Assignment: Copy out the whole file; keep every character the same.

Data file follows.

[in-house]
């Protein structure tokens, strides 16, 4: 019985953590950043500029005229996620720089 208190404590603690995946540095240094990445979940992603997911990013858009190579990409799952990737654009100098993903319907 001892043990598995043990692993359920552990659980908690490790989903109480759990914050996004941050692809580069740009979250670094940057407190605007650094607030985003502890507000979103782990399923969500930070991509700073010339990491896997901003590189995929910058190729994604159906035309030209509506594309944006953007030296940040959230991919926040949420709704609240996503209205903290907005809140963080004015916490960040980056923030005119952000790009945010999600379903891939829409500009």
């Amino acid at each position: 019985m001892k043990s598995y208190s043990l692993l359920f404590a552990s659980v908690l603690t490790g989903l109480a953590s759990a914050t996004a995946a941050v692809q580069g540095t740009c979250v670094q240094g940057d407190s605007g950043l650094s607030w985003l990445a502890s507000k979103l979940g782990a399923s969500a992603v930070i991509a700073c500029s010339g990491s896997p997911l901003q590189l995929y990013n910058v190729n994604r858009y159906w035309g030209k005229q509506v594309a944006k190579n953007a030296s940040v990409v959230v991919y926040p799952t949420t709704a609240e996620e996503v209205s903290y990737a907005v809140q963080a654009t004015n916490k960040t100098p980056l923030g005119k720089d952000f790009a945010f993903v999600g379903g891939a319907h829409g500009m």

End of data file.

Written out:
[in-house]
């Protein structure tokens, strides 16, 4: 019985953590950043500029005229996620720089 208190404590603690995946540095240094990445979940992603997911990013858009190579990409799952990737654009100098993903319907 001892043990598995043990692993359920552990659980908690490790989903109480759990914050996004941050692809580069740009979250670094940057407190605007650094607030985003502890507000979103782990399923969500930070991509700073010339990491896997901003590189995929910058190729994604159906035309030209509506594309944006953007030296940040959230991919926040949420709704609240996503209205903290907005809140963080004015916490960040980056923030005119952000790009945010999600379903891939829409500009």
């Amino acid at each position: 019985m001892k043990s598995y208190s043990l692993l359920f404590a552990s659980v908690l603690t490790g989903l109480a953590s759990a914050t996004a995946a941050v692809q580069g540095t740009c979250v670094q240094g940057d407190s605007g950043l650094s607030w985003l990445a502890s507000k979103l979940g782990a399923s969500a992603v930070i991509a700073c500029s010339g990491s896997p997911l901003q590189l995929y990013n910058v190729n994604r858009y159906w035309g030209k005229q509506v594309a944006k190579n953007a030296s940040v990409v959230v991919y926040p799952t949420t709704a609240e996620e996503v209205s903290y990737a907005v809140q963080a654009t004015n916490k960040t100098p980056l923030g005119k720089d952000f790009a945010f993903v999600g379903g891939a319907h829409g500009m």